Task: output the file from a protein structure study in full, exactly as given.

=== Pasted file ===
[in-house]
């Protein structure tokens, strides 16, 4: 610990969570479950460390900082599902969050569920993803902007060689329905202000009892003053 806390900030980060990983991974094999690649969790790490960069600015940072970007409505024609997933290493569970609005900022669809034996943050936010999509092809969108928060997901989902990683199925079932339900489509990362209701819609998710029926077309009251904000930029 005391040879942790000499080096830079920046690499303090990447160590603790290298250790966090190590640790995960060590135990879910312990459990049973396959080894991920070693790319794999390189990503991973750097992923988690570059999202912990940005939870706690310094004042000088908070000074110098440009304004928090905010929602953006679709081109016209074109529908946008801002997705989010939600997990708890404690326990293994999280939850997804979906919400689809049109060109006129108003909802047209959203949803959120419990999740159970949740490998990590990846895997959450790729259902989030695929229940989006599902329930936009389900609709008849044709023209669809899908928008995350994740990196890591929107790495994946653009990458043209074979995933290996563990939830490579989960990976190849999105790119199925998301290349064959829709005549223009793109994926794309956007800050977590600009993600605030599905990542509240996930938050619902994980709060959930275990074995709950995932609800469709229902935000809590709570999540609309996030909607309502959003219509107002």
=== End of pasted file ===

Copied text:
[in-house]
């Protein structure tokens, strides 16, 4: 610990969570479950460390900082599902969050569920993803902007060689329905202000009892003053 806390900030980060990983991974094999690649969790790490960069600015940072970007409505024609997933290493569970609005900022669809034996943050936010999509092809969108928060997901989902990683199925079932339900489509990362209701819609998710029926077309009251904000930029 005391040879942790000499080096830079920046690499303090990447160590603790290298250790966090190590640790995960060590135990879910312990459990049973396959080894991920070693790319794999390189990503991973750097992923988690570059999202912990940005939870706690310094004042000088908070000074110098440009304004928090905010929602953006679709081109016209074109529908946008801002997705989010939600997990708890404690326990293994999280939850997804979906919400689809049109060109006129108003909802047209959203949803959120419990999740159970949740490998990590990846895997959450790729259902989030695929229940989006599902329930936009389900609709008849044709023209669809899908928008995350994740990196890591929107790495994946653009990458043209074979995933290996563990939830490579989960990976190849999105790119199925998301290349064959829709005549223009793109994926794309956007800050977590600009993600605030599905990542509240996930938050619902994980709060959930275990074995709950995932609800469709229902935000809590709570999540609309996030909607309502959003219509107002």